“‘Tis better to give than to receive.”
“It is only in giving that you truly receive.”
Sound familiar? Of course it is great to give because you can make others feel good, as well as yourself for helping to make people happy or providing them with some necessity in life that they may not be able to get in any other way. But, you cannot keep giving without receiving yourself – it does not have to come directly from those to whom you have given but…if you are in any kind of ongoing relationship with anyone, you cannot be the only one ‘giving’ without anything being returned to you by that same person.
The most common long-term relationships are with loved ones and these are the trickiest to navigate because your feelings can get in the way. With the exception of children (when they are still children) there has to be some kind of healthful reciprocity. This may sound cold but ask yourself this (rhetorical) question: Would you keep working for a boss, or a company, that never paid you? This requires a financial exchange but there are many other ways by which you may receive from others: companionship; work of some kind (e.g. housework, paperwork, teaching); transportation; clothing and other items such as, furniture, crockery, books and so on.
Rethinking What it Means to “Receive”
Unfortunately, there are those who want you to receive what they choose to give you as a way of manipulating you. Quite often, they will approach you first and be all ‘nice’ and even ‘loving.’ In these instances, as good as it is to receive, especially if it is something you really want, there will be quite a price to pay in the future. I will illustrate with a couple of my own examples.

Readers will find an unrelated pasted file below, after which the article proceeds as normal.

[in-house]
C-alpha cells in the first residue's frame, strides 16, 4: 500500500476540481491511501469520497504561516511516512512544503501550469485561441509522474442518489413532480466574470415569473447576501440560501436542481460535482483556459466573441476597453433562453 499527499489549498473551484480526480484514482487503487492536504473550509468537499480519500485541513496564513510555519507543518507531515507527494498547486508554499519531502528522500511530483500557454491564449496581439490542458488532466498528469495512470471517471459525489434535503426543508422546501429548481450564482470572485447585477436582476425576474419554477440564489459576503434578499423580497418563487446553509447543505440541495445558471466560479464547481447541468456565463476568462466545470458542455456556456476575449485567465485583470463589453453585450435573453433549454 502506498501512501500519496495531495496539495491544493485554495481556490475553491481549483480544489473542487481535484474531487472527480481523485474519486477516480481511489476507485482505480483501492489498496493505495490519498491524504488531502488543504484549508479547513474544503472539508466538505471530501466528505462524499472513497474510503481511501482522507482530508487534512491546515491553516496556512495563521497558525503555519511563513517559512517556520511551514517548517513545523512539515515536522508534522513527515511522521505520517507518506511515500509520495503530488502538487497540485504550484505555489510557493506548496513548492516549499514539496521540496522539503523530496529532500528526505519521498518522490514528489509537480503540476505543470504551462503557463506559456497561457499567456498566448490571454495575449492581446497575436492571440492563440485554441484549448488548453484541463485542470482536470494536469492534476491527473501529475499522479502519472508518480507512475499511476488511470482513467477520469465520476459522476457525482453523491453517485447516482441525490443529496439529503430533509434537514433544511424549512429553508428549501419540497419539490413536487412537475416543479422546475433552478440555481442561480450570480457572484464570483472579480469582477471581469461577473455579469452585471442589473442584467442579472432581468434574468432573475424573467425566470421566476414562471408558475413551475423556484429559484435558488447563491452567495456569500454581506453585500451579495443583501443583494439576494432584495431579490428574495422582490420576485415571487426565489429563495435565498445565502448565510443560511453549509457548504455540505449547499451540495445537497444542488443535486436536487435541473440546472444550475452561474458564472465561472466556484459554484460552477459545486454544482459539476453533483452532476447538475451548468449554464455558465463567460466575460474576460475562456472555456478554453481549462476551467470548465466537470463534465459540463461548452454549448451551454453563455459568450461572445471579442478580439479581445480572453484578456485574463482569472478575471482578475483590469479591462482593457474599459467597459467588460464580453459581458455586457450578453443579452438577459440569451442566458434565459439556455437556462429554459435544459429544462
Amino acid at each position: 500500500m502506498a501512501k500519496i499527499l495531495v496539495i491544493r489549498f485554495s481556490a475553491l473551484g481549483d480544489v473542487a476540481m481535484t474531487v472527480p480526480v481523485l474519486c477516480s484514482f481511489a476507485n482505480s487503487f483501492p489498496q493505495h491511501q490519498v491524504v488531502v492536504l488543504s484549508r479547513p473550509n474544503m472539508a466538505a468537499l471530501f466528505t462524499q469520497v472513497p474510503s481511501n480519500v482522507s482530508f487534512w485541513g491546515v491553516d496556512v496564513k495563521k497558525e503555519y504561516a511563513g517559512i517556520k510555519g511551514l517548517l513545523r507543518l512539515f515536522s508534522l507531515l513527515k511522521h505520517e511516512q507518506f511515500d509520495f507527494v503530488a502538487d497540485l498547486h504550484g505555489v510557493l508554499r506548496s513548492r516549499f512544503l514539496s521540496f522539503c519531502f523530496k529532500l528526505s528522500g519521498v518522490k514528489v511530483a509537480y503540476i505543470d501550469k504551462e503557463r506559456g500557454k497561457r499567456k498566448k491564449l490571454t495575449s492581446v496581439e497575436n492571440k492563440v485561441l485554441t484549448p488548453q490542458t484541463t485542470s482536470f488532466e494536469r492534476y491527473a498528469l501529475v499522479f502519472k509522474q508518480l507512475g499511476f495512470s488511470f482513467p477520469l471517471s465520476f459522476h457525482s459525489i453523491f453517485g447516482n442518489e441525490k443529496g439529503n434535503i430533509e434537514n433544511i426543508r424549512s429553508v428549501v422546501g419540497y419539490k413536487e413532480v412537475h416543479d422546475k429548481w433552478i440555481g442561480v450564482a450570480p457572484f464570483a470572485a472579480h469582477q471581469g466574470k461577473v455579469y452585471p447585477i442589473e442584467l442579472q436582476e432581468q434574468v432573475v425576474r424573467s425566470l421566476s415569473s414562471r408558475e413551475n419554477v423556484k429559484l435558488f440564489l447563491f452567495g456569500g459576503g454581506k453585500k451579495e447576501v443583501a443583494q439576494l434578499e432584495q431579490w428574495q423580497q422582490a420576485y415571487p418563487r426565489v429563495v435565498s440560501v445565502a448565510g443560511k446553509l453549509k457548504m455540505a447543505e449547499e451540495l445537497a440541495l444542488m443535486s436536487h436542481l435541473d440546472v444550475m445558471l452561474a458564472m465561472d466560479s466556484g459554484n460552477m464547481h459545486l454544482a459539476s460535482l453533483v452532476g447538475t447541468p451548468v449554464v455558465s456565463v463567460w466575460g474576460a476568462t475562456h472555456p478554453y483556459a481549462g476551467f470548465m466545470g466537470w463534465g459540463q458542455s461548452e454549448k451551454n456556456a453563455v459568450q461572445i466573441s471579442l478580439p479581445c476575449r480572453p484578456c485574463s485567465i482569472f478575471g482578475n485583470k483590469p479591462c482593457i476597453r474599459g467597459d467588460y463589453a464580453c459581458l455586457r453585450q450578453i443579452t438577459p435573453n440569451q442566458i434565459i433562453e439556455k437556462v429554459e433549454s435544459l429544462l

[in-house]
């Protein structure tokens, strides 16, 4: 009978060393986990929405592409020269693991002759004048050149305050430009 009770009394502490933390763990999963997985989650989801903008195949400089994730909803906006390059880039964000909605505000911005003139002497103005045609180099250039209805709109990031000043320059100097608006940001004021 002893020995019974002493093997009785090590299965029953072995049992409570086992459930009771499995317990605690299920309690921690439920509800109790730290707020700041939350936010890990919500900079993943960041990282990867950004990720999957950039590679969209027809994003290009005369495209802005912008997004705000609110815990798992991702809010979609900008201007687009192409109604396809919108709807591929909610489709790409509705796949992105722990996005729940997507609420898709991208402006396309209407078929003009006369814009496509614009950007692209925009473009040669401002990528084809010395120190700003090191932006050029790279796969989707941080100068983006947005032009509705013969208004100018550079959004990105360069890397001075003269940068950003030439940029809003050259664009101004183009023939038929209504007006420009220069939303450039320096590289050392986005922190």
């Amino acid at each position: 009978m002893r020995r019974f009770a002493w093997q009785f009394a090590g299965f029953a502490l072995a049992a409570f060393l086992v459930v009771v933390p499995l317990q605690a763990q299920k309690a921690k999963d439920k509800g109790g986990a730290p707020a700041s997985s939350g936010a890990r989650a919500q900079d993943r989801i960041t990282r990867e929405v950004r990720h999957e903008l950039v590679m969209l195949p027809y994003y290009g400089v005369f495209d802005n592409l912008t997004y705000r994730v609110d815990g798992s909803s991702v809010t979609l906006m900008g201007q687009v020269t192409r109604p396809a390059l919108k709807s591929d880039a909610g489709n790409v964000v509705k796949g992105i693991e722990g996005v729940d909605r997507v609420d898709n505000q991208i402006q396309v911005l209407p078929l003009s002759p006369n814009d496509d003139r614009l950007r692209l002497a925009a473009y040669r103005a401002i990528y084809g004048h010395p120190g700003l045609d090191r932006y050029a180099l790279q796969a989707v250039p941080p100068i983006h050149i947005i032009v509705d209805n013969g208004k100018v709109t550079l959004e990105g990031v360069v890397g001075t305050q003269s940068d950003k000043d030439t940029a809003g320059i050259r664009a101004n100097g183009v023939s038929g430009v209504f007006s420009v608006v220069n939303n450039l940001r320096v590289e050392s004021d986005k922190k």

Recently, I had someone approach me online who seemed very helpful at first, but as time went on, I realized that she was looking to steal my ideas. I also believe that she thought I would be grateful enough in the long-run (for all of the unpaid help she was giving me even though I did offer to pay her), to do whatever she wanted or needed me to do. When I became aware of this deception, I walked away from her which was fairly easy to do because the connection only existed in cyberspace. The biggest lesson for me here, was to develop my discernment skills in a new way in order to help me deal with those I only ever interacted with online – it was also about being far more discerning in relation to what (and from whom), I choose to receive.
Rewind about seventeen years ago (when I was in my twenties and still learning about life), a healer I used to frequent, offered to allow me to do one of her courses for free, as long as I paid for the materials which amounted to about twenty dollars. I was unemployed at the time and this seemed like a good opportunity, but I thought about it first. I had known her for a while and had seen how she took advantage of certain people – she was basically a user. I also knew, that she wanted to do more writing but did not have the skill to do it – I did. She had befriended a newspaper editor a few years earlier who had helped her with some work but at the time she made this offer to me, that relationship had ended. I put two and two together, and refused her offer. It was far easier for me to make a judgment about her because I had come to know her.
As you see, discernment is important for both giving and receiving. You need to be honest about your motives when giving and think about the motives of others offering to give you something. It’s not merely about balanced interchanges – integrity is paramount.